Thatching in The South Western Lowlands
The historic counties of Wigtown, Kirkcudbright and Dumfries, lie in the south of this area. Dunbarton, Lanark, Renfrew and Ayrshire are in the north. Fairly standard work, following the Northern tradition is used here. But often it is accompanied, with some outside fixings. Which can be useful, when the wind blows. In even more exposed coastal spots, with fewer resources, Highland thatching methods once held sway.
Tranquil times… At Knowehead, in the old county of Kirkcudbrightshire. However, a couple of decades or so before this group assembled; one Tom Hunter, whose home was in right hand cottage; had spent the night on this thatch roof… Holding things together, during the Great Storm, of late December 1879. The night of the Tay Bridge disaster. Tom didn’t take any more chances with his thatch; as it now shows a heavy caber frame, as extra fixing.
In the past, the usual wide range of materials were used, in these south west counties but straw remained the most common thatch. It covered most dwellings in Renfrewshire, according to the Agricultural Report of John Wilson, in 1812 and was being stitched on with twine, in Dunbarton in the 1790’s. Back in Renfrew, Mr Wilson noted the local thatcher’s wages. ‘Thatching per sq yard, with straw supplied.‘ paid three pence in 1795 and was fifty per cent more 1809. But suitable straw had doubled in price in the previous thirteen years, to two pound ten shillings per ton.
Turf was used as a base, a ridge and a fixing; often being laid on top of each course of coatwork. The weight of which, enabled the thatcher to fix the course, using a lot less spars…
Rarity… Apart from this ‘Cruck Cottage’ at Torthorwald, near Dumfries; most of the thatches, left in the area, are on buildings associated with Robert Burns. The poet’s often rather close association with the craft, follows on in the next page. (Robert Burns and Ayrshire’s Thatch ) This old cottage, was renovated with a long straw roof on a turf base; with some horizontal roping, for extra fixing. All resting on a Cruck framed roof. Below an Edwardian image of Mouswald, a village lying a few miles south of Torthorwald. The thatch shown here has the same curves, as the newer roof but no roping; with turf, as well as straw ridges.
A local newspaper noted a shortage of thatchers, ninety odd years ago, at Hillowton in Kirkcudbrightshire. Here a local was spotted thatching his cottage; known as ‘Dolefu Donal’, he was being helped by his wife; ‘Mournfu Mirren’. (They both evidently cheered up when full of whisky!) She was handing up: ‘whithies and scrass’. That’s willow spars and probably bundles of marram grass. Passers-by were warned by Mirren, not to kick Donal’s ladder away. As he was: ‘the last o’ the thaikers’; and it would be a tragedy if he fell off…
More Kirkcudbright thatch… the opposite image is almost contemporary with the antics noted above… But lay further inland at Balmaclellan. Here the thatch is held in place by a net, fixed to eaves and gables. As will be seen not the only ‘Highland’ thatching method found in these parts. The little cottage was named ‘Kentucky’, evidently the destination for some emigrants from this village.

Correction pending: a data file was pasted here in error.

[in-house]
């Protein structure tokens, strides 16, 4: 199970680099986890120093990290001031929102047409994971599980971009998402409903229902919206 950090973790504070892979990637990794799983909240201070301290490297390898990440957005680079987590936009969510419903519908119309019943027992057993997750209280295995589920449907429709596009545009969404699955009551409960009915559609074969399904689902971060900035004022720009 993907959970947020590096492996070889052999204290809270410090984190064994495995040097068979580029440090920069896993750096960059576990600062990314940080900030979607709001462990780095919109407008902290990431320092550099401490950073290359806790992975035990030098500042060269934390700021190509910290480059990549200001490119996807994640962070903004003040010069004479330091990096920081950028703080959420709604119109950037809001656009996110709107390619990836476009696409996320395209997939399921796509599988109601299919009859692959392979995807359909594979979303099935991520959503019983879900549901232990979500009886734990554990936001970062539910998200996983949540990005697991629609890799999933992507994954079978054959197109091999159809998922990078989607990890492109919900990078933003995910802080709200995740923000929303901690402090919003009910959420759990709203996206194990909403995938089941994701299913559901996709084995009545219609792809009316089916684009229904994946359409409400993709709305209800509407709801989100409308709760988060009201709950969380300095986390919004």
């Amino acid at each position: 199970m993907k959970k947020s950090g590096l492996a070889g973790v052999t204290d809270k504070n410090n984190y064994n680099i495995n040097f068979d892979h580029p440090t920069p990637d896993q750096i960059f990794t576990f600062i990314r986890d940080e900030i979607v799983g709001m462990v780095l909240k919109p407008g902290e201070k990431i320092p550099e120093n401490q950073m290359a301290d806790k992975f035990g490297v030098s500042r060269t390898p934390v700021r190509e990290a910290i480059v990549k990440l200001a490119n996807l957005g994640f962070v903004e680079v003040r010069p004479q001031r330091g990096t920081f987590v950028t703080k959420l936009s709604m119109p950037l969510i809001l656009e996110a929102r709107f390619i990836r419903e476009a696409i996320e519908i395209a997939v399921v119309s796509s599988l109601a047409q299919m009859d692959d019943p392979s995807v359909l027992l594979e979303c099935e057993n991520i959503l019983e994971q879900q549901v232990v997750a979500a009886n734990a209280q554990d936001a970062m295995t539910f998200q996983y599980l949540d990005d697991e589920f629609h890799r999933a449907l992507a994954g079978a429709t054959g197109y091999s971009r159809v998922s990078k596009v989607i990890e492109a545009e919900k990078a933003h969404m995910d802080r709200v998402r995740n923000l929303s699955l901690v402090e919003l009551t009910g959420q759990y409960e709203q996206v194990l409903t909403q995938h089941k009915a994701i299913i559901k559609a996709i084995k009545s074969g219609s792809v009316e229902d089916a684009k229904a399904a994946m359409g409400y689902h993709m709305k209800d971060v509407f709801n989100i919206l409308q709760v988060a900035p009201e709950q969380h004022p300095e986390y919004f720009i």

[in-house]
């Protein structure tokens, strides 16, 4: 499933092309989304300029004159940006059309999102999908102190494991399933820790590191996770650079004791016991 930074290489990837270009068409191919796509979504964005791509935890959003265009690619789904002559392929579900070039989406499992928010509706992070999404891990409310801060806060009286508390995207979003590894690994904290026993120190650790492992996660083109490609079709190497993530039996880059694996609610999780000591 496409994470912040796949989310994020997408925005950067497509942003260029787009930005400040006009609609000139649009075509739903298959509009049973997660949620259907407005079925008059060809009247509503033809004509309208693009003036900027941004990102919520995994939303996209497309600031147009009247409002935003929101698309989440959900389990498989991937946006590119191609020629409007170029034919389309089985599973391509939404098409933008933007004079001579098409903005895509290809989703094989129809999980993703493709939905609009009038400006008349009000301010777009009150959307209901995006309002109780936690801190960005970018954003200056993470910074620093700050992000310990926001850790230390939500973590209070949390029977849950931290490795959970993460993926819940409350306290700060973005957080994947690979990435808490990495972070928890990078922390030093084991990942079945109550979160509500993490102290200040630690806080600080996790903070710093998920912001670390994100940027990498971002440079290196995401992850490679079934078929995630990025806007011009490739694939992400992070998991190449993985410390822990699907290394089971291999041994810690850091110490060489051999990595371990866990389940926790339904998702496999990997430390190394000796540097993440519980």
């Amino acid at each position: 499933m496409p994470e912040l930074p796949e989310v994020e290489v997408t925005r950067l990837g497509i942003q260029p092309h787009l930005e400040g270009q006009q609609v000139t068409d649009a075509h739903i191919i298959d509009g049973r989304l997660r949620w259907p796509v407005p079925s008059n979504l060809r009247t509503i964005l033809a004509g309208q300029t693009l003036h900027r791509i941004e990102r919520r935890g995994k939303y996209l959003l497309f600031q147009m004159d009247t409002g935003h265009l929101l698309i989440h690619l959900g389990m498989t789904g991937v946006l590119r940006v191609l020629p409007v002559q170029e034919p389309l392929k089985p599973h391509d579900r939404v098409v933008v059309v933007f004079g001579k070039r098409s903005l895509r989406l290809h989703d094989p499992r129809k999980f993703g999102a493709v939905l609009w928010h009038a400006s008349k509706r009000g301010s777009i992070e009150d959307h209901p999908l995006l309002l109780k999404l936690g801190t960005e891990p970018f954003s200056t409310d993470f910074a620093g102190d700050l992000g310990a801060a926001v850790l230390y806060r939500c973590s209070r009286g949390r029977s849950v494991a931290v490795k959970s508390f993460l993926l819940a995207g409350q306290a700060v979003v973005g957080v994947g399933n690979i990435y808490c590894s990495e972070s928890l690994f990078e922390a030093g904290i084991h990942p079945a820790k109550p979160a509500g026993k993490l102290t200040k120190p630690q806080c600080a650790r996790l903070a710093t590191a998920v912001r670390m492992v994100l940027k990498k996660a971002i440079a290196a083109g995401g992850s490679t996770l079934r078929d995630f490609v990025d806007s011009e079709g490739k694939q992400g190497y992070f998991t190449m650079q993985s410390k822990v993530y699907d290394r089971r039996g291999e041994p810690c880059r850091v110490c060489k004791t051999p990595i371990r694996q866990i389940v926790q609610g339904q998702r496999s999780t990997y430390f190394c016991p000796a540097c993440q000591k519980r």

Professionals… Seventy years or so before the achohol fulled work of ‘Dolefu Donal’ and his wife, noted above; an Ayrshire thatcher, based in Kilmarnock issued his invoice… As is clearly seen, the thatching was carried out for a Mr Brown, likely landlord of Mr F. Teates. The thatcher, Peter Mc Quade seemingly used the stobbing method, to fix the ‘3 thraves & 8 sheaves’ of straw; as there is no mention of any thatching spars, to be used as fixings. (A thrave contained 24 sheaves) Alternatively he may have made up some spars, from wood supplied by Mr Brown, as he took six and half days to thatch in 80 sheaves of straw; which seems a slow rate of work. The ridge was probably of turf. Peter Mc Quade appears in census’ from 1861 onwards. Being born around 1815; he’s a ‘Master Thatcher’ in 1861, living in Croft Street, Kilmarnock. Over the next two decades his two step-sons, John and William Meikle, also appear as ‘house thatchers’. Thus it seems Peter had quite a large business, by around 1881. The 1853 invoice shows that he was literate, if only to write his name; as the bill may have been prepared by Mr Brown. Peter received two shillings and sixpence (a halfcrown) for a day’s work; not a great amount, considering Dickens had Scrooge paying his clerk Bob Cratchit the same amount, a decade earlier…
Picturesque Ayrshire thatch… ‘Lady Jane’s Cottage’, near Killwinning. Built in the ‘Cottage Orne’ style, for Jane the daughter of Hugh Montgomerie, 12th Earl of Eglinton. In 1811 it was described thus… ‘”Near to the gardens, in a remote corner, more than half encircled by the river, a remarkably handsome cottage has been reared, and furnished, under the direction of Lady Jean Montgomery, who has contrived to unite neatness and simplicity, with great taste, in the construction of this enchanting hut. That amiable lady, spends occasionally, some part of her leisure hours, about this delightful cottage: viewing the beauties, and contemplating the operations of nature, in the foliage of leaves, blowing of flowers, and maturation of fruits; with other rational entertainments, , which her enlightened mind is capable of enjoying.” It fell into disrepair and was gone by 1930…